|Born||7 December 1967|
|Height||195 cm (6 ft 5 in)|
|Weight||114 kg (17 st 13 lb)|
|1989–1991||New South Wales||3||0||0||0||0|
|Source: NRL Stats, RLP|
Mark Geyer (born 7 December 1967), is an Australian former professional rugby league footballer of the 1980s and '90s. An Australian international and New South Wales State of Origin representative second-rower, he is currently a rugby league media identity. In the 1990s, he was one of the code's more controversial players in Australia due to his ability to generate headlines regarding both his on- and off-field activities and publicised comments, which gained him at least as much attention as much as for his undubitable playing talent. Geyer's club career was played primarily with Penrith, with whom he won a premiership in 1991, as well as the Balmain Tigers and the Western Reds. He is also the brother of fellow footballer Matt Geyer.
In 1987, Geyer established a regular first-grade place with the Penrith Panthers and was selected for the City Seconds team after only a handful of top grade appearances. He also played in Penrith's 1987 Reserve Grade Grand Final winning team that defeated the Manly-Warringah Sea Eagles at the Sydney Cricket Ground.
Geyer's reputation for controversy began that winter when he served a six-match suspension for the first five matches of 1989 with English club Sheffield Eagles, thus giving Penrith his services for four more games than they would otherwise not have had. Geyer gained a place in the New South Wales team for that year's State of Origin series . His 1990 season was largely lost to a succession of injuries, but he came back to play in Penrith's grand final loss to Canberra and be selected for the 1990 Kangaroo tour, during which Geyer played his first Test. During the 1991 season, he received a five-match suspension for an incident in the second State of Origin game, which preceded an infamous confrontation with Queensland captain Wally Lewis, and had to battle continuing injuries. However, despite his problems during the season, Geyer helped his team win the grand final in a re-match against Canberra that year. He set up all three Penrith tries scored during the match and was only denied the Clive Churchill Medal by having been sin-binned earlier in the second half.
Following his breakthrough season, Geyer continued to attract controversy during his playing career. After missing the Australian tour of Papua New Guinea due to injury, he failed to play in Penrith's World Club Challenge match against Wigan due to passport problems. In 1992, a sensation occurred when he tested positive to marijuana in a random drug test and he was suspended for ten matches. Penrith then cancelled his contract and in 1993 he signed with Balmain, but was released from the team when he failed to attend training in January the following year. Geyer was rumoured to possibly play for South Sydney but, against the wishes of his manager, he spent a season with amateur club Umina on the Central Coast of NSW.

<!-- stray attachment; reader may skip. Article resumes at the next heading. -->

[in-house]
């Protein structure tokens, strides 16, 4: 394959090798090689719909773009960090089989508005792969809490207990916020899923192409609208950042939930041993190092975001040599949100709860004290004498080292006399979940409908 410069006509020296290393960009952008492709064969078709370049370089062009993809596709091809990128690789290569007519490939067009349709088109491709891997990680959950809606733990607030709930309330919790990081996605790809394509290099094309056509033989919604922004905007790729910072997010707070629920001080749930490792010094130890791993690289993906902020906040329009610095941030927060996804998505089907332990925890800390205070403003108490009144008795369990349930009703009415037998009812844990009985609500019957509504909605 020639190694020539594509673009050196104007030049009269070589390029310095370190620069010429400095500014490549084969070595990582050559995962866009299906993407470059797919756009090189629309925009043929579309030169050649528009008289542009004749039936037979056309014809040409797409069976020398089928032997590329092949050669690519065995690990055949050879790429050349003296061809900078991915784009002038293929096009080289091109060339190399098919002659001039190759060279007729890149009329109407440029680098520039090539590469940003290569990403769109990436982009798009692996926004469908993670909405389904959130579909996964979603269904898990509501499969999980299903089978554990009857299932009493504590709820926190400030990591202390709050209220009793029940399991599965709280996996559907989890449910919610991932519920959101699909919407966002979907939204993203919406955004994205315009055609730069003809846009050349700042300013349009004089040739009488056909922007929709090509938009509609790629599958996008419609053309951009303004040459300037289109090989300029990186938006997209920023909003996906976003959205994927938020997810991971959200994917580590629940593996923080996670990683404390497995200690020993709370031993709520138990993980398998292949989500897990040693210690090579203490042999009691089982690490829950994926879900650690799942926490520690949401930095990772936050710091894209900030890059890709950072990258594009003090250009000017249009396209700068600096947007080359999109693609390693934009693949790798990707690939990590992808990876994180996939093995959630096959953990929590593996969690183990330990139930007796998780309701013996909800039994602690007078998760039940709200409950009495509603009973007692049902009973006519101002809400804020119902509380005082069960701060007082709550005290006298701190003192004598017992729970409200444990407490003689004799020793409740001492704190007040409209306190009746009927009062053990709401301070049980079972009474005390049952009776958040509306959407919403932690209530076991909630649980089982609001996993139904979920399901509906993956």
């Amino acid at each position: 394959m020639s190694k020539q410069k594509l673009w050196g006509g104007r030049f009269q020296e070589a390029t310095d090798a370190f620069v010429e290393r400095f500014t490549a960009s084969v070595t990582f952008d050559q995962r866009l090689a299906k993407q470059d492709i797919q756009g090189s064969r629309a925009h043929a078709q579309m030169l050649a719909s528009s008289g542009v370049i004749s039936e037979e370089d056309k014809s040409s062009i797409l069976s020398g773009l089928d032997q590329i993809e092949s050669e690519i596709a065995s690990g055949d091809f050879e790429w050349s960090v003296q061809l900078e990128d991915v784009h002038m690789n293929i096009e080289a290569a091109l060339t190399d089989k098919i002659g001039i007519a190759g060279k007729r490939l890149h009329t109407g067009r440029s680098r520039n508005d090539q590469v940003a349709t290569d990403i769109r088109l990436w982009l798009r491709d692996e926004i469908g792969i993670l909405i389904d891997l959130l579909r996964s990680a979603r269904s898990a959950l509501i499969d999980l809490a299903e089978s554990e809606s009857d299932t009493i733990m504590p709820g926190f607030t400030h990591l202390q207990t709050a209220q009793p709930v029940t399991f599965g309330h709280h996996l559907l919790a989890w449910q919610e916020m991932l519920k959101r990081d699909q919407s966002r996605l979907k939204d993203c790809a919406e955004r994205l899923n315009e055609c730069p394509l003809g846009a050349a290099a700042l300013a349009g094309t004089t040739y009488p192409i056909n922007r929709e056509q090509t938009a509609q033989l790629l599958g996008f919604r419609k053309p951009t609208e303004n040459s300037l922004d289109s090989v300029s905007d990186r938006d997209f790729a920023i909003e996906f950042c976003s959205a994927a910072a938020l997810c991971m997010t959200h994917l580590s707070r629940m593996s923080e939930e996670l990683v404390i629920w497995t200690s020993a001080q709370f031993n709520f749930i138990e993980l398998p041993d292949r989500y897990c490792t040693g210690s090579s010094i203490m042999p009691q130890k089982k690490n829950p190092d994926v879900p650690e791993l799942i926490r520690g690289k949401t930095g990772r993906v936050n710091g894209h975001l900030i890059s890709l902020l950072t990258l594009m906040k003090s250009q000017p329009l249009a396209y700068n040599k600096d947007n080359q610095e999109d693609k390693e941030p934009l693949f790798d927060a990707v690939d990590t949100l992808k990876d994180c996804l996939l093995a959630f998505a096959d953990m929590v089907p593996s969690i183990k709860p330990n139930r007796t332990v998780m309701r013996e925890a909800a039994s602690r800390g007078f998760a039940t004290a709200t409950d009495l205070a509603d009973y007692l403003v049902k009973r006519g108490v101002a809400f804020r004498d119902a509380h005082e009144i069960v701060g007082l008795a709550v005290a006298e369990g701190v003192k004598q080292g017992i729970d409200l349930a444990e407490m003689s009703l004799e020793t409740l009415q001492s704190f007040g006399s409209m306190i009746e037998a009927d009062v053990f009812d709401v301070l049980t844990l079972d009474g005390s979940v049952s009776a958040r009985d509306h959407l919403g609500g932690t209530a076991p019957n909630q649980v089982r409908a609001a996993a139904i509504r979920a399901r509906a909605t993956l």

After moving to Perth in 1995 to link up with the newly formed Western Reds, Geyer showed good form despite a four-match suspension. The following two years, however, were decimated by suspensions totalling sixteen games and several injuries. Despite achieving the club's captaincy and some positive form late in 1996, News Corporation closed the door on the Reds a year later. Geyer spent the last four years of his career back at Penrith but concerns over his fitness limited his role (and playing time) to starting from the interchange bench.
In 2000, Mark Geyer was awarded the Australian Sports Medal for his contribution to Australia's international standing in rugby league.
Since his retirement, Geyer has written extensively about rugby league for various newspapers and sporting magazines.
In May 2010 he spoke out about his mid career drug and alcohol battle that lasted from 1992 - 1995  and how it almost ended his career. He said a large part of the drug usage was to simply trying to numb the pain of losing his best mate, Former Penrith player Ben Alexander, who was killed in a car accident in 1992.
Geyer was a regular panellist on rugby league talk show The Sunday Roast where he referred himself as 'the man of the people'. He also is on Triple M in Sydney, as a breakfast presenter on The Grill Team Monday-to-Friday 6-9am with Matthew Johns and Gus Worland since August 2009. He also appears on Triple M on Saturday mornings, presenting the 'Dead Set Legends' segment alongside Ray Warren.
Geyer is actively involved in a number of charities, such as the Fight For Life charity boxing event, he is the ambassador for the Save Our Sons charity.
On Australia Day 2013, Mark was announced in the Honours List. He received an Order Of Australia medal for "service to the sport of Rugby League football, and to the community through a range of charitable organisations."
- Whiticker, Alan and Hudson, Glen; The Encyclopaedia of Rugby League Players (3rd edition); published 1998 by Gary Allen Pty. Ltd.; 9 Cooper Street, Smithfield, New South Wales, 2164.
- Mark Geyer at NRL Stats
- Mark Geyer at eraofthebiff.com
- Mark Geyer at the Rugby League Project